Pancreatic Cancer Diagnosis

Learn how we diagnose and stage pancreatic cancer.

Before we treat your pancreatic cancer, we first need to diagnose the type of cancer you have and see how far it has progressed. We will create a personalized treatment plan based on your diagnosis.

How we diagnose pancreatic cancer

We use laparoscopic surgery to diagnose pancreatic cancer. In this procedure, our surgeons will create keyhole-size incisions and insert instruments to determine what type of pancreatic cancer you have. Our team has expertise in using endoscopic ultrasound and endoscopic retrograde cholangiopancreatography – techniques that help us study and assess diseases affecting the digestive system.

We also can determine whether the cancer has metastasized – spread to other parts of the body – with this procedure. Patients usually recover within one to two days of the laparoscopic procedure.

Types of pancreatic masses

The type of pancreatic tumor you have affects how we treat it. We’ll diagnose whether the mass you have is cancerous, and if it is, what type of cancer you have. Most pancreatic tumors are adenocarcinomas, cancers that usually start in the ducts of the pancreas. However, you could have one of several types of masses, including:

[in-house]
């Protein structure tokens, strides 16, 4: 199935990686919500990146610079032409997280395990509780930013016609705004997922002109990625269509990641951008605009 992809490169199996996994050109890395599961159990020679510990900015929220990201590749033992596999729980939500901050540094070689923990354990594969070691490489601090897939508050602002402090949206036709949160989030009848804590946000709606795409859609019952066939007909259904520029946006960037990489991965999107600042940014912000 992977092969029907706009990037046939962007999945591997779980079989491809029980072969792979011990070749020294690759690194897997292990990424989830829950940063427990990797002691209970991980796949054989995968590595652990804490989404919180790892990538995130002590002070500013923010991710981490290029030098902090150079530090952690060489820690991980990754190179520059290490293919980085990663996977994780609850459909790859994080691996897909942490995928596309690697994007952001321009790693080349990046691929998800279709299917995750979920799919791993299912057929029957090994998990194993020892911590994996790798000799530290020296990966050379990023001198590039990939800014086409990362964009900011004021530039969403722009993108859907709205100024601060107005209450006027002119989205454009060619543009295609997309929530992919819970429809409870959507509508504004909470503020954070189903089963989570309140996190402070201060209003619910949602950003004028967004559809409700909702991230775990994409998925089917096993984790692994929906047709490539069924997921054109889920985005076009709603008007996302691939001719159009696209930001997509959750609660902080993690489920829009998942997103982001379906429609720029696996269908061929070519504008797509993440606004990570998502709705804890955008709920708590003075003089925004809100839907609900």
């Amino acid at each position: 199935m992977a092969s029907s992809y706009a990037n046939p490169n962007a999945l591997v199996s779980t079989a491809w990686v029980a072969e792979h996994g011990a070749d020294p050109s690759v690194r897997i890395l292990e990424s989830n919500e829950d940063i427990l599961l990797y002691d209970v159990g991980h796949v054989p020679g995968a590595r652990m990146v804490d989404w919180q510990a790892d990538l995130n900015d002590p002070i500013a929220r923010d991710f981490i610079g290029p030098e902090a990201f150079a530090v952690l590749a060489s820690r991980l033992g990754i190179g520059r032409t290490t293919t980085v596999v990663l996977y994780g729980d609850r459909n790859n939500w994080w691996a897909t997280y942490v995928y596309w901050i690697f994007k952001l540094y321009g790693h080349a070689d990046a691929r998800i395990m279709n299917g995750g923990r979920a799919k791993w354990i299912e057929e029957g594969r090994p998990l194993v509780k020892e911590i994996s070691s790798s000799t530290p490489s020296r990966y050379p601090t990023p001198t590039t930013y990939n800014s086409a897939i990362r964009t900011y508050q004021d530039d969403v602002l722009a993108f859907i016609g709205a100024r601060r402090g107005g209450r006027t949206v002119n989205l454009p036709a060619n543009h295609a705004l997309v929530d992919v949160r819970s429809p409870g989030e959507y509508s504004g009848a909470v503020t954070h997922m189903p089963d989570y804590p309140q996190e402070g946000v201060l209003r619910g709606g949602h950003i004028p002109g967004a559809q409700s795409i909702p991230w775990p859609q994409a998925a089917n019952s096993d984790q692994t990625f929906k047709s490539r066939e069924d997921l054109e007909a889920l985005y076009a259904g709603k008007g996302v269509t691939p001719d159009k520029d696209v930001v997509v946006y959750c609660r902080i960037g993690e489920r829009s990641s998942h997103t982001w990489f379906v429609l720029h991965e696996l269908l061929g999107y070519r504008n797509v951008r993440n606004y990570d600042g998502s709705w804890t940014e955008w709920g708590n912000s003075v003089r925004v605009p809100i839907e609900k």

• Chronic pancreatitis: an inflamed pancreas
  • Cystic lesion: a sac of fluid that usually isn’t cancerous, but can become cancerous
  • Neuroendocrine tumor: a cancerous tumor that begins in the hormone-producing cells of the pancreas
  • Periampullary tumor: a cancerous tumor that forms where the pancreas ducts and bile duct come together

If we diagnose your pancreatic cancer at an early stage, it may be curable with surgery. However, we can provide treatment at any stage.

How we stage pancreatic cancer

The stage of a cancer refers to how severe it is and how far it has spread beyond the originally affected organ. Staging helps us determine the most appropriate treatment method. We stage pancreatic cancer with the TNM system, the system recommended by the American Joint Committee on Cancer.

  • Tumor: We look at the size of the primary tumor and evaluate whether it has grown outside the pancreas and spread to nearby organs, such as the stomach.
  • Nearby lymph nodes: The lymph nodes are immune system cells. Cancer is likely to spread to these cells first.
  • Metastasis: The spreading of a cancer outside the originally affected organ is called metastasis. Pancreatic cancer often metastasizes to the lungs, liver, or abdominal lining (peritoneum).

We assign numbers after the T, N, and M to describe how advanced the cancer is. Higher numbers indicate a more advanced cancer.

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